End of my rope
If you're new to Durham, here's a very brief, recent, oral history. There used to be an outdoor swimming pool at Duke Park. It closed after the 1993 season, and never re-opened. The concrete liner had cracked for the third time, relining the pool yet again was expensive and probably futile. Eleven years later, after using the abandoned pool for a time as a storage area for trees soon to be planted by Parks and Recreation the department, the pool was finally demolished after a neighbor spent months negotiating with several different city agencies to get them to figure out a way to work together on the project. The old swimming pool space is now the "Duke Park Meadow," and will be the site of the Beaver Queen Pageant on June 7th and, we're excited to learn, a "Cool" John Ferguson concert sponsored by Durham Parks and Rec on June 21st.We're hoping it doesn't rain for a few days before either event, but that's an entirely different blog post.
In 1996, Durham voters passed a municipal bond authorization for park improvements. Duke Park was slated for major upgrades. By the time the city got around to actually building those upgrades nine years later, inflation and other projects had reduced those upgrades to a single aspect, a modern playground area which could accommodate a hundred or a hundred and fifty kids at a time. And it does. On Weekend afternoons like those just past, there are easily that many children from all across Durham enjoying the park in our neighborhood.
ONe of the major complaints that park users had before the renovation began was the paved loop through the park that went around the picnic shelter. It was used by too many people who would drive their cars into the park as soon as it opened in the morning, use the immediate vicinity as a bathroom, and then sleep in their vehicles all day. Or conduct the occasional drug deal or sexual tryst.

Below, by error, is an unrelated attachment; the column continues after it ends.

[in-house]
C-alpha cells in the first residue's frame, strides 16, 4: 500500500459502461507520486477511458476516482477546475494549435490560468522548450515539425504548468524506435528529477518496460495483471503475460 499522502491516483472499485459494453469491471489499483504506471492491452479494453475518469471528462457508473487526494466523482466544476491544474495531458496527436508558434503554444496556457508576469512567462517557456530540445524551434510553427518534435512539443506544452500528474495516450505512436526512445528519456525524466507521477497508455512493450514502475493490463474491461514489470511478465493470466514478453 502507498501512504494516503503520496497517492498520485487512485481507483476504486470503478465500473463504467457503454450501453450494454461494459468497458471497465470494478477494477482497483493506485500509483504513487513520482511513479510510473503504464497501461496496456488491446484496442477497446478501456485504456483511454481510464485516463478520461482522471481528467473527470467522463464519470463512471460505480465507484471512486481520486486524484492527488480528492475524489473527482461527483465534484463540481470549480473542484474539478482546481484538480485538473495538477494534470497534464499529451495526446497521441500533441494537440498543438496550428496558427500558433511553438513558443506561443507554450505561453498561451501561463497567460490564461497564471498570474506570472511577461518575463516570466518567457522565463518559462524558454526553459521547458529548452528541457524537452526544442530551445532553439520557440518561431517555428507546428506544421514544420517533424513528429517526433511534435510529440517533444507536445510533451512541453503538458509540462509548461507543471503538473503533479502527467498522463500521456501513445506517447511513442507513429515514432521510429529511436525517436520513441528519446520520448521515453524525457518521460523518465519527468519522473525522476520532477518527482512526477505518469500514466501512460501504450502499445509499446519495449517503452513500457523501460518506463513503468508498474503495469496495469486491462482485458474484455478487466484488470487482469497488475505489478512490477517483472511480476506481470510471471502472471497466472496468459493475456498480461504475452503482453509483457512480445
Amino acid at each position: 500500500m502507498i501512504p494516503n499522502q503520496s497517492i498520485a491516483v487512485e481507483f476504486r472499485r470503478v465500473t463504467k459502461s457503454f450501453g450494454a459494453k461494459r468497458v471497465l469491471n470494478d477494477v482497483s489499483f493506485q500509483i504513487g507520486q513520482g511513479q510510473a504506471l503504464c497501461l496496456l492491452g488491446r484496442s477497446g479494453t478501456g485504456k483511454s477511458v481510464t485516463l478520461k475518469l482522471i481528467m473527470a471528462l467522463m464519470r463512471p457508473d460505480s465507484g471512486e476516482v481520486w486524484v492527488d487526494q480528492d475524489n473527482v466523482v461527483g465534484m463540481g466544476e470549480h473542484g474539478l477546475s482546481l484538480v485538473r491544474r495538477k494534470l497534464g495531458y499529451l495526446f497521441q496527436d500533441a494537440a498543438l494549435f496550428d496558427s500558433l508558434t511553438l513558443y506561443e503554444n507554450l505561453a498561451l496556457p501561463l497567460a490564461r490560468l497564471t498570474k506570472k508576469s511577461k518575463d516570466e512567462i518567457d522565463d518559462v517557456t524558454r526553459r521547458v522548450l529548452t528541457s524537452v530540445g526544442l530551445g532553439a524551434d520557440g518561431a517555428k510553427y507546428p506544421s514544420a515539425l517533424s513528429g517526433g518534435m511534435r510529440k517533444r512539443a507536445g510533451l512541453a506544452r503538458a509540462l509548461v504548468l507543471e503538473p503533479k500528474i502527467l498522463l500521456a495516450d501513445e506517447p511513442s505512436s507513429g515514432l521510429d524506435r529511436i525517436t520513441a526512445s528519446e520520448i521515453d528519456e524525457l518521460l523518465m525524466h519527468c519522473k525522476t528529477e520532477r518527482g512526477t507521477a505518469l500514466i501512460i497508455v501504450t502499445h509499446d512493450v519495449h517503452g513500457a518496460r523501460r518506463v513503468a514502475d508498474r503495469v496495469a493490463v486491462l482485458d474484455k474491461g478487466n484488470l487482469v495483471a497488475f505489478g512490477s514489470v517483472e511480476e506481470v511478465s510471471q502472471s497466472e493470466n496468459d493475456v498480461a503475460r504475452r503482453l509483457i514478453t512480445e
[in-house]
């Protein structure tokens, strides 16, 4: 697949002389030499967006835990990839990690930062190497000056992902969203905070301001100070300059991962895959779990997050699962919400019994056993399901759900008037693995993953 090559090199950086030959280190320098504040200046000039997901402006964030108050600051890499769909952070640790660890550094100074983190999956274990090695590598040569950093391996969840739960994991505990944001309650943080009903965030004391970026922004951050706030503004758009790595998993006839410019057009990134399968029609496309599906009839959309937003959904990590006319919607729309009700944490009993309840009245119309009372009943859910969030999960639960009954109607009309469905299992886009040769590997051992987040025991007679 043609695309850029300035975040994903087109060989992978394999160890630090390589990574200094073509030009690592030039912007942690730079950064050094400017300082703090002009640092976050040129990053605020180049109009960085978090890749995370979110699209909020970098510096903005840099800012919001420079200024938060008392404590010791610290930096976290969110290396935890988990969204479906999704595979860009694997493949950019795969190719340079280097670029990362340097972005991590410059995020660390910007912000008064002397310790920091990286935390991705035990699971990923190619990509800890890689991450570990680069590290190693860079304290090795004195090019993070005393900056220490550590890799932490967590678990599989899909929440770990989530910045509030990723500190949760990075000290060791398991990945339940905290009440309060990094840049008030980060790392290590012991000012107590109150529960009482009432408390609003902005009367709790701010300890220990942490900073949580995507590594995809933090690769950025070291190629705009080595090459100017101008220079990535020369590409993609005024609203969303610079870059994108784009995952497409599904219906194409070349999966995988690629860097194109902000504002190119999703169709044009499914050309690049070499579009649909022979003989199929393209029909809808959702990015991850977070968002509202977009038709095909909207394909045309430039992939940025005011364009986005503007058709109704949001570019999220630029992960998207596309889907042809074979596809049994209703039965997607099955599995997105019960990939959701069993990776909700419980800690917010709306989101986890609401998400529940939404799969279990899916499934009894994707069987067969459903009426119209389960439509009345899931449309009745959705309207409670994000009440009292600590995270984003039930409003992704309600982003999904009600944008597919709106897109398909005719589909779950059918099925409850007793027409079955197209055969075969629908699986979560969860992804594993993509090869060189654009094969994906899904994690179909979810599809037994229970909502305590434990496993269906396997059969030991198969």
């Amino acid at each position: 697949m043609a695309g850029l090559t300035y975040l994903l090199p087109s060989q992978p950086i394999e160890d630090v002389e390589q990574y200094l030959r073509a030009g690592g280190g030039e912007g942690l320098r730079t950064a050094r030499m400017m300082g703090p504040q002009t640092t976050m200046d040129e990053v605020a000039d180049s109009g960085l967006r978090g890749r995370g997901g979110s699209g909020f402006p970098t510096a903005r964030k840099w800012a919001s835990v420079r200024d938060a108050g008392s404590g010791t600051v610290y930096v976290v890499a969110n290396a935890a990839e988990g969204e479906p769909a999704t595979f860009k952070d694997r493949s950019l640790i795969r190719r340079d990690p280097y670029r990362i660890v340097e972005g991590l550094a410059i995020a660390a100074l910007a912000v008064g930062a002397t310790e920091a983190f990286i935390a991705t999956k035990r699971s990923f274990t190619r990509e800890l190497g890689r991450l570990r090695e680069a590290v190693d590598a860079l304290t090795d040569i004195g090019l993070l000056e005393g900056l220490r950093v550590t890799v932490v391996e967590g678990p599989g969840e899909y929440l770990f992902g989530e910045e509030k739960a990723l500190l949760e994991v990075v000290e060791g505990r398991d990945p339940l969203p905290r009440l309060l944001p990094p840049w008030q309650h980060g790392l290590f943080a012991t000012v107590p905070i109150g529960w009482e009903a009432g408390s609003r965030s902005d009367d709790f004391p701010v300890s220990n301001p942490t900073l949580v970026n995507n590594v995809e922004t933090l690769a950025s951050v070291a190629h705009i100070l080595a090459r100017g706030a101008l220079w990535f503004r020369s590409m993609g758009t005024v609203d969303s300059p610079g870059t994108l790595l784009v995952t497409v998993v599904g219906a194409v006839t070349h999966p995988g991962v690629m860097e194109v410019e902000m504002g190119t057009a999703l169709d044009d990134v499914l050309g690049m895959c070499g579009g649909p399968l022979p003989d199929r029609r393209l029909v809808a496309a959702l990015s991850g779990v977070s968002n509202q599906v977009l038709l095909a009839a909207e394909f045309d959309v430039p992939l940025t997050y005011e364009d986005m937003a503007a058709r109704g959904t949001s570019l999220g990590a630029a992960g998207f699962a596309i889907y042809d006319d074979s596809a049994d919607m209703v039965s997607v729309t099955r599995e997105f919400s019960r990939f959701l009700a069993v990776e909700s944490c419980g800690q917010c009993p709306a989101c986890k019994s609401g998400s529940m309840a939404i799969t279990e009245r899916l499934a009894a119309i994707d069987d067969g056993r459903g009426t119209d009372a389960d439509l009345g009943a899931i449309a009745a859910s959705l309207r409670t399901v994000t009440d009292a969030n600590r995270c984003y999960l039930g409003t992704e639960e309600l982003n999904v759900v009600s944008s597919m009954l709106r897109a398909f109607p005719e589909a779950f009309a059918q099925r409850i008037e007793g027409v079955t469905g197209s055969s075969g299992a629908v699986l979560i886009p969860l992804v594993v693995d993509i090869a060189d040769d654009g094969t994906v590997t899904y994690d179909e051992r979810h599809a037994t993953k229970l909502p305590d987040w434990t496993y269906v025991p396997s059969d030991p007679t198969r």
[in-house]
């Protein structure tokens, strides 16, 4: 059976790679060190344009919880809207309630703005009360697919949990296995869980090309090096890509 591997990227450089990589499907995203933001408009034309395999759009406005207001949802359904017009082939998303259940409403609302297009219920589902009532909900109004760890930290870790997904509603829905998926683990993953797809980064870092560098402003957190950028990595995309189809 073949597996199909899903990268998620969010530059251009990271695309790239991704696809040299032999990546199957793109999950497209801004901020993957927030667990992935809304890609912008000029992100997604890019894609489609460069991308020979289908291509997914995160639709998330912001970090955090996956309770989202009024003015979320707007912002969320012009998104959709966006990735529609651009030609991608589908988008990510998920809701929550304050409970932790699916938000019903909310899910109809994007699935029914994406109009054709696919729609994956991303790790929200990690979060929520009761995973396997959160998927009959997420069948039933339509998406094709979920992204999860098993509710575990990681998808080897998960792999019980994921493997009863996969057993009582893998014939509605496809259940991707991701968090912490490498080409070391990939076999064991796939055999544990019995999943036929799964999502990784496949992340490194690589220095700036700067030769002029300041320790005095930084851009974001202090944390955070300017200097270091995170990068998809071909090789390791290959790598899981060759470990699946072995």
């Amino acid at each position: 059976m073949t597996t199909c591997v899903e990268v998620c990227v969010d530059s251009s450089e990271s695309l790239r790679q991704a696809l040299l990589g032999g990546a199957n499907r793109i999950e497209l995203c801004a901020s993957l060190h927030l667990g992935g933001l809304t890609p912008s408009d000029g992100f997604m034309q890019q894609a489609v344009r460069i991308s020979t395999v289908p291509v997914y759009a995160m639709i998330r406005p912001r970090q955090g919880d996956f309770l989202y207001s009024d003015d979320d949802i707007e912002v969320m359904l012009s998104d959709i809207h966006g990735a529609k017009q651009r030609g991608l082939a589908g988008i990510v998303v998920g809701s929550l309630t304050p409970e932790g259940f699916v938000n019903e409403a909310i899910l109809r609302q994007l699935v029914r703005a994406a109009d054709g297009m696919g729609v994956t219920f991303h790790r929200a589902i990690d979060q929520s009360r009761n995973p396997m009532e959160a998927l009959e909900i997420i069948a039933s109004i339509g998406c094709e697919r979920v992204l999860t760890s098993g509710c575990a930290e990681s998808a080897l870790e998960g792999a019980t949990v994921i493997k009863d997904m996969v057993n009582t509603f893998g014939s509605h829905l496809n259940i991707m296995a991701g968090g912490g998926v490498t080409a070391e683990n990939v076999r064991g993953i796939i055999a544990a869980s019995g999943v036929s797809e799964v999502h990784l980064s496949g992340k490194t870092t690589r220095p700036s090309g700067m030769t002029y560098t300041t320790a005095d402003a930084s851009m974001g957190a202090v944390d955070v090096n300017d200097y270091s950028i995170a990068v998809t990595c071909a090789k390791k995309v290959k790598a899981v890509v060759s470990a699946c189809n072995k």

But from the beginning, many park users have seen the closing of the loop as an inconvenience for their party needs, and driven across the lawn, or taken the bollards at the foot of the loop apart, and driven through the park heedless of the new regulations. That happened again this weekend. Our neighbors have been instructed by Parks and Rec to call 911 when they see cars in the loop. At least three of us did that on Saturday afternoon between 4 and 5:30 pm. Durham police were, apparently, busy with higher priority calls, and no officer arrived at the park until all the vehicles were out. Members of the DPD have been attempting to get Parks and Rec to install more effective means of blocking vehicular access to the park, but Parks and Rec hasn't implemented any of them.
This particular group simply removed the paving blocks that form the border of the small garden planted between the loop entrance and the stone pillars at the foot of the loop, dug up the sign that says "Dogs must be leashed," and drove over what remained of the hostas that were planted there last year to bring their cars into the park.
I'm really getting sick and tired of this nonsense. Why is our city prepared to wait until one of these assholes drives over someone's kid before they do something? Why is our city willing to allow its investment in our parks to be degraded in this fashion by people who obviously don't care a whit about public spaces?
As an emailer to our neighborhood listserv wrote:
Raleigh, Cary and Morrisville all have extensive rental agreements that people must sign to rent park shelters. Cary has a minimum $50 deposit, Morrisville has a $100 deposit. The rental agreements include information about parking. Citations are given for those not following the parking regulations. Deposits are not refunded to those who break the rules, do not clean up, or do any damage to the park or facilities. I expect no less of Durham.
We won't know until later this morning whether or not these users rented the pavilion at Duke Park, or were merely fortunate enough to claim it on a day when it was unrented. The question remains whether or not Parks and Rec will seek to recover damages from them if it turns out that they did have a rental agreement.
Even more importantly, why should we as a neighborhood association and as individuals, continue to put our own time and money into maintaining and improving the appearance of our neighborhood park if, by its inactions, the city is going to allow a small group of park users to constantly trash our work. And still more importantly, is the city going to wait until one of these selfish assholes actually injures or kills someone in the park before they figure out a way to resolve this problem.
* Brian helpfully points out in the comments that, maybe some of these activities are a little illegal. Sloppy writing on my part. Apologies to my readers.
Labels: Duke Park